Rejoice always!  I am sure you have know people who always seemed positive, who always see the good, who brighten your day whenever you encounter them.  God wants me to be one of those people.  Not one who is wearing a mask and just pretending to rejoice.  But one who just does.  To have a heart that is always rejoicing in the Lord.

Pray continually!  This sounds impossible; and it is if you limit prayer to something that requires you to close your eyes, bow your head, and tell God what you want him to do for you.  But prayer is so much more than that.  Think of prayer simply as talking to God, without all of the ritual that we so often seem to wrap around it.  There is generally no need to bow your head, although there may be a time for that.  Closing your eyes can be useful when you need to block out other distractions, but would normally be a bad idea, especially if you are driving.  Prayer should not be limited to making requests, treating God like a giant vending machine in the sky.  Just talk to him, like you do your closest friend.  That is how you will get to know him best.

Give thanks in all circumstances!  It is easy to be thankful when everything is going just right.  It is quite another thing to be thankful when your life seems to be the subject of a country western song; dog died, wife ran away, and the truck is broke.  Hardly a day goes by that I don’t find something that is hard to be thankful for.  But fortunately we are not being instructed to be thankful for those things that happen to us.  Instead we are just told to be thankful while we are going through those trying circumstances.  Be thankful that we have a God who cares about us.  Be thankful for what the trials can produce in our lives.

This is God’s will for you.  There are a lot of things that I might identify as being God’s will for me, including some things that are specific for my life and not necessarily for others.  But for all of us who are ‘in Christ Jesus’, who have a relationship with him, he wants us always to have a spirit of joy and thanksgiving, and to stay in constant contact with him.  After all, we have been invited to be a part of God’s plan for eternity and to enter into fellowship with our creator.  Why would I not be filled with joy and thanksgiving?

Acts 2:42 Groups

I have grown most during those times in my life when I have been a part of a close knit group of committed believers.  Most of the more significant steps on my spiritual journey were made in step with a handful of others who walked with me along the way.  I remember and cherish those times and those people.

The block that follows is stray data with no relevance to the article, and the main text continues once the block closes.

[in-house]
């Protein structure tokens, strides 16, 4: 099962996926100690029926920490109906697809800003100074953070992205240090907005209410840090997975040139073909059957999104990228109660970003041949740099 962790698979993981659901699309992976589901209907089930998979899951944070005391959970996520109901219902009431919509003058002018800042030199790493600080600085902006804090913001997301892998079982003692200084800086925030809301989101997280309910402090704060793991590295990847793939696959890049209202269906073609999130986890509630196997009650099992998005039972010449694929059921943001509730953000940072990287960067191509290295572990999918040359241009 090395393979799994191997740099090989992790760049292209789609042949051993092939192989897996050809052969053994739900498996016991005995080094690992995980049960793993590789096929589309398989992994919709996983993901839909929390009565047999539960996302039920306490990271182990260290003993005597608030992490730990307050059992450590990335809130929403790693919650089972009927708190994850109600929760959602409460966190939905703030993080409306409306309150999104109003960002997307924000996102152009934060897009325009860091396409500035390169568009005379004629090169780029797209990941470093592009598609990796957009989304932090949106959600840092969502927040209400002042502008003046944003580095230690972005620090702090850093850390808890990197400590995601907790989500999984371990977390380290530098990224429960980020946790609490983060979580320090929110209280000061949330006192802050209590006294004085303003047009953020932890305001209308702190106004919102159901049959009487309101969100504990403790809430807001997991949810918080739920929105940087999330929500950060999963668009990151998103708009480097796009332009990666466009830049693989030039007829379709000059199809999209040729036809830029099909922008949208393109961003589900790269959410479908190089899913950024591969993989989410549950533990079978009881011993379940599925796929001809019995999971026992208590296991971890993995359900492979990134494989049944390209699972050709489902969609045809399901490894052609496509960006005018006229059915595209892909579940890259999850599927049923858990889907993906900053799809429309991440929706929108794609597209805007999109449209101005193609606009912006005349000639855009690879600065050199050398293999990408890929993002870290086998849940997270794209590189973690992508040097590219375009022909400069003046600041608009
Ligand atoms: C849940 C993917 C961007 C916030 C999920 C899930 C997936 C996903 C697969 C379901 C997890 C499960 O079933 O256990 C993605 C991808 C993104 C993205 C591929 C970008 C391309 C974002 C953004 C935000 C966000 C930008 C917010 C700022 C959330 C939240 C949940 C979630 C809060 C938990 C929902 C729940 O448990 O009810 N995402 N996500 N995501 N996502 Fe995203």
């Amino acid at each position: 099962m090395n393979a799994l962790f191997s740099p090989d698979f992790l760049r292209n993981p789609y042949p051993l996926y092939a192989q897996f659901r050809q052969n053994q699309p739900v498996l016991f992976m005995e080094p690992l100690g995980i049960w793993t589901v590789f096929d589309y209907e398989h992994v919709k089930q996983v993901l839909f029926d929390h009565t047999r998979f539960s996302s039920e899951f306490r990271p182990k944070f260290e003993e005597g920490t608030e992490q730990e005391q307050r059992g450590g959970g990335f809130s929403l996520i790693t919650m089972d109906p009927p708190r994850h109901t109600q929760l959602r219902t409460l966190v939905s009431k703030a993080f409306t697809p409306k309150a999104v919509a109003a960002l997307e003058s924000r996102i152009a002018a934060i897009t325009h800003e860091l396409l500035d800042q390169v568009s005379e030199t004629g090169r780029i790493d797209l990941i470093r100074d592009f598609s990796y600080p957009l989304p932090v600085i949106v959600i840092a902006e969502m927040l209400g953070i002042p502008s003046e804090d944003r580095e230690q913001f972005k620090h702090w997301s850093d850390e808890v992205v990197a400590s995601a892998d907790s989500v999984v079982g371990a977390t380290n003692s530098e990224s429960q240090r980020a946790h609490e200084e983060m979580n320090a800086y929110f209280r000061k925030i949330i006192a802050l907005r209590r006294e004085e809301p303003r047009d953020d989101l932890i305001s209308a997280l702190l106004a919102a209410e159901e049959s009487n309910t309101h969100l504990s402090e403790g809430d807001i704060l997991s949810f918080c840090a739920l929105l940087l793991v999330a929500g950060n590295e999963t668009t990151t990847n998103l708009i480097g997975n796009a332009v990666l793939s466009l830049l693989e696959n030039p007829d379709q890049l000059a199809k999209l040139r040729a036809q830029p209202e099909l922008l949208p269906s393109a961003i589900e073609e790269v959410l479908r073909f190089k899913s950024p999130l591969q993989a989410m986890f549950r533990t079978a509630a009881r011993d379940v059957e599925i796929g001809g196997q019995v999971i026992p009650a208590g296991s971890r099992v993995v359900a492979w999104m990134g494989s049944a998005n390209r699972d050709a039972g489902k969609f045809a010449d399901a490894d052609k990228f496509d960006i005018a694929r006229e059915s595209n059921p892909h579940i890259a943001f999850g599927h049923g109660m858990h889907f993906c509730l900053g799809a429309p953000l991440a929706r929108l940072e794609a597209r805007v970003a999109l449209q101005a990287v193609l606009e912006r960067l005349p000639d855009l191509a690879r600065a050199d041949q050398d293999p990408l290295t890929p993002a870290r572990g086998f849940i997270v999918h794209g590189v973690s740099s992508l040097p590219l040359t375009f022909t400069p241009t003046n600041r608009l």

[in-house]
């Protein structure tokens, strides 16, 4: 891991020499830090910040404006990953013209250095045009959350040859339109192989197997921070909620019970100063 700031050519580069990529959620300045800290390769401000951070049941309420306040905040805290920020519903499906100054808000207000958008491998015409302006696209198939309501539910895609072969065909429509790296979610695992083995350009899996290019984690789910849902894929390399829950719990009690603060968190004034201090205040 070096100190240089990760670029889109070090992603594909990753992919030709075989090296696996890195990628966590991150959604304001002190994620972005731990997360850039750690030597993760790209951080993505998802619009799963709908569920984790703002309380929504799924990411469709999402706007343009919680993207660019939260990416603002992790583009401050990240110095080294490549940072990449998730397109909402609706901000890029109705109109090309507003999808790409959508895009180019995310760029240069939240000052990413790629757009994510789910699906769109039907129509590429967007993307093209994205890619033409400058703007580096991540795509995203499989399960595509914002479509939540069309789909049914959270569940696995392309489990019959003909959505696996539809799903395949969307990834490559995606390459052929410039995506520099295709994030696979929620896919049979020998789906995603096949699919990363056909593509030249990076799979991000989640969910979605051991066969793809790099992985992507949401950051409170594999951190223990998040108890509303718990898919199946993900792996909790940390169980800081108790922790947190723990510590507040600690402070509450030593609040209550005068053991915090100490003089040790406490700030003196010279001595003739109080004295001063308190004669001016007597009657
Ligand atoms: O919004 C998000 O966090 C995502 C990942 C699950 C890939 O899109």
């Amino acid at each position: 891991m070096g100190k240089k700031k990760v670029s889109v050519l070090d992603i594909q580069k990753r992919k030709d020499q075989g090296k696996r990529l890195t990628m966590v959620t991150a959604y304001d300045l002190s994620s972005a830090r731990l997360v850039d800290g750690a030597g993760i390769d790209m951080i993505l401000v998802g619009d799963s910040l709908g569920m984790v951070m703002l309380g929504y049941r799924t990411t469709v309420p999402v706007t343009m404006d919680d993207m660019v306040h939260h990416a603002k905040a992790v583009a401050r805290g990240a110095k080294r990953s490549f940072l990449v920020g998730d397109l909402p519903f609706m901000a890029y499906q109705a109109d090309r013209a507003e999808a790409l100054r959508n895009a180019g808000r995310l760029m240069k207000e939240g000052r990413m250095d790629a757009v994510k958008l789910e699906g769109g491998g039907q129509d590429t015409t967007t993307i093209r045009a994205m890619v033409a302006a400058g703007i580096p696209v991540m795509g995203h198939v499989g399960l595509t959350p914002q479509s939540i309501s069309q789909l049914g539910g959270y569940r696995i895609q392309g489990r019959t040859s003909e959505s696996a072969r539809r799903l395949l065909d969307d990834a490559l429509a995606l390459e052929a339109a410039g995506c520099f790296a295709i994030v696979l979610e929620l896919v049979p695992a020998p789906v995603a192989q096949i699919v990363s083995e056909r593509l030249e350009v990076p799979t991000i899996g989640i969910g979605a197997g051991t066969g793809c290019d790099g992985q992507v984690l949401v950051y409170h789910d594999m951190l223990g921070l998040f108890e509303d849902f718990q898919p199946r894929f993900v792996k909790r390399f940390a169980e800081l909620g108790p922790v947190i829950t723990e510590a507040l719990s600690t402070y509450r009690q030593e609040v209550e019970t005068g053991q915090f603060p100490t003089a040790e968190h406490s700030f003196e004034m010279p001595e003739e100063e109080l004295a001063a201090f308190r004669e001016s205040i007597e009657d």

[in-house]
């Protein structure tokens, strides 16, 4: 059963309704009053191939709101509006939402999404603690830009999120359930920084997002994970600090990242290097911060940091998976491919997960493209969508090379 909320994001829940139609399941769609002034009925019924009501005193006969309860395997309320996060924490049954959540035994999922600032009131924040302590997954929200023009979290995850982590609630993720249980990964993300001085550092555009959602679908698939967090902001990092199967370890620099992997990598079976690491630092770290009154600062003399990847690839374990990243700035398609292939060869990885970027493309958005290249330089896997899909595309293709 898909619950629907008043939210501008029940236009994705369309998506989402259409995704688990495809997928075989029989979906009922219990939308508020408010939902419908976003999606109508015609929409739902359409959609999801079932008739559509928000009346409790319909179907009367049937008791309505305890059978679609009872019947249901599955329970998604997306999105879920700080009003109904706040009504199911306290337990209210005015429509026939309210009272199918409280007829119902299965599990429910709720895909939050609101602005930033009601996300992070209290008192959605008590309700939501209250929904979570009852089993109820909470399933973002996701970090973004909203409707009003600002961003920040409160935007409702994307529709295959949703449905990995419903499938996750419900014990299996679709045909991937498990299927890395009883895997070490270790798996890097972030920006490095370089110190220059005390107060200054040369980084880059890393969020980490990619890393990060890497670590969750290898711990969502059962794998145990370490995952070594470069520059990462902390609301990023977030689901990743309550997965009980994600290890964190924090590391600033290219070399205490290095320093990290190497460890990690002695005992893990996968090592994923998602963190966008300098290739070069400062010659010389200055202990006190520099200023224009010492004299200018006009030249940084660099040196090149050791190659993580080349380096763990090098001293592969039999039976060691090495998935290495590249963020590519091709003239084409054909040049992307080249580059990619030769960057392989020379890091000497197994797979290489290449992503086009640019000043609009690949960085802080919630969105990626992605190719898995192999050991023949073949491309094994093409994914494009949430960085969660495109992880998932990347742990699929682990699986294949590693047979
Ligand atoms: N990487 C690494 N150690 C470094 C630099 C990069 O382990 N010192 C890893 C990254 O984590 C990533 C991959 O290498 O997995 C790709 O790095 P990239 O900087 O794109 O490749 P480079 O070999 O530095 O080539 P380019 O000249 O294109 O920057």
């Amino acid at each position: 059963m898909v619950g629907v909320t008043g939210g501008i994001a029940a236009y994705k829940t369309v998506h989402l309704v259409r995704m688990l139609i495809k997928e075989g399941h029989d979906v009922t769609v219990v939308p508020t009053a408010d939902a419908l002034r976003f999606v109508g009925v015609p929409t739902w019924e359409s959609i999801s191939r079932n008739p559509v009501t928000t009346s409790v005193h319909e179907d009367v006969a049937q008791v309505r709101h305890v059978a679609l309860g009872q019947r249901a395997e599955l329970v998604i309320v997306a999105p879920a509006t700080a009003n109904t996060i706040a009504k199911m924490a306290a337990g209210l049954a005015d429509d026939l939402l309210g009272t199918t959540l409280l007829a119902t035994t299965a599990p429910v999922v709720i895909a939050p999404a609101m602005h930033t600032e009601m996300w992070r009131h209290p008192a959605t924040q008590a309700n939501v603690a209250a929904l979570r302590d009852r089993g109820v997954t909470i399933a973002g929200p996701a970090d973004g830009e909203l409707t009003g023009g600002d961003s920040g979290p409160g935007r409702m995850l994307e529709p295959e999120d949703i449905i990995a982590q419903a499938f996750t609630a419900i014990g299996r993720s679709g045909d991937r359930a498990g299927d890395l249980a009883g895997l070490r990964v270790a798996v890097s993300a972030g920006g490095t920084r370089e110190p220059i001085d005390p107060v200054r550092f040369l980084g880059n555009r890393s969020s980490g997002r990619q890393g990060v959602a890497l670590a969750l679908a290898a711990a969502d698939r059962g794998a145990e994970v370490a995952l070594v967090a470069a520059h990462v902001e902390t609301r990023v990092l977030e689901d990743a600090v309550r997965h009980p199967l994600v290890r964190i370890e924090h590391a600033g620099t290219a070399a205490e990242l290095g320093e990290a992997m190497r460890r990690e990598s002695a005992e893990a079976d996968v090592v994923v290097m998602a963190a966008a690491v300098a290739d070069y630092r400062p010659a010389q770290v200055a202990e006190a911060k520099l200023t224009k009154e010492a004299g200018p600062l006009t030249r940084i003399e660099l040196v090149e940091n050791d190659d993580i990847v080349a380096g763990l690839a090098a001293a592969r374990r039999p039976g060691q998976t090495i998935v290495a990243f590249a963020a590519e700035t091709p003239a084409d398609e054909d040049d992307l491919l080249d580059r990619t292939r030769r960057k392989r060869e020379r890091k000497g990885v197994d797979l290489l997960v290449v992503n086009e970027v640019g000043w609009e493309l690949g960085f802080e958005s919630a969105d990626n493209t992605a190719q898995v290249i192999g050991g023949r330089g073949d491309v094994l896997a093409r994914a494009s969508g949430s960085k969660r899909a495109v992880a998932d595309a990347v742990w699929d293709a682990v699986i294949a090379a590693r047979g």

But all too often my fellowship within the body of Christ has been more superficial and casual.  I seldom develop close relationships with others; even though I crave them.  I willingly and freely share surface chatter; while struggling to share anything that is below the surface.  Far too often I flounder along on a solitary spiritual journey that never seems to go very far.  I freely admit that it is my own fault; but it is a problem none-the-less.

This summer, while hiking through Oregon, I was challenged to leave my comfort zone, to trust God, and work to develop a greater sense of intimacy and commitment within the church where I serve.  The Small Group ministry that Kitsap Lake Baptist is beginning had its genesis somewhere north of Crater Lake with God impressing Acts 2:42 on my mind.  Hours, and miles, were spent on this passage and on how to bring something like it to life within the body of believers I am a part of.

Since returning from the trail I have spent many hours with our pastor and a small group of other like minded believers in taking that dream and developing a ministry to implement it within the life of the church.  Our Acts 2:42 Groups ministry has taken shape over the past five months and is now, at least on paper, compete.  Enlisting and training small group leaders will be on going during the next couple of months, with a launch currently scheduled for April 1st.  This is an exciting time for me, and I am eagerly looking forward to seeing it change my own life as well as others who make up the body of Christ.  And the health of the body will not lag behind the health of its members.

Acts 2:42 Groups are not Bible studies; although they do include Bible study.  They are not prayer meetings; although prayer is an integral part of them.  They are not just an opportunity to fellowship; although intimate fellowship is an intentional activity with the groups.  Following the Acts 2:42 model, our Acts 2:42 groups will be devoted to the Apostles teaching (Bible study), the fellowship (development of unity and intimacy), the breaking of bread (social activities), and prayer (uniting together in prayer).  Acts 2:42 Groups will also work to develop a sense of accountability between group members, and work together on mission projects.

How will we know if our Acts 2:42 Groups are a success?  If we find Acts 2:46-47 happening; the church praising God and worshiping, hanging out together, having a good reputation in our community, and growing from those who want what we have; then we will have done well.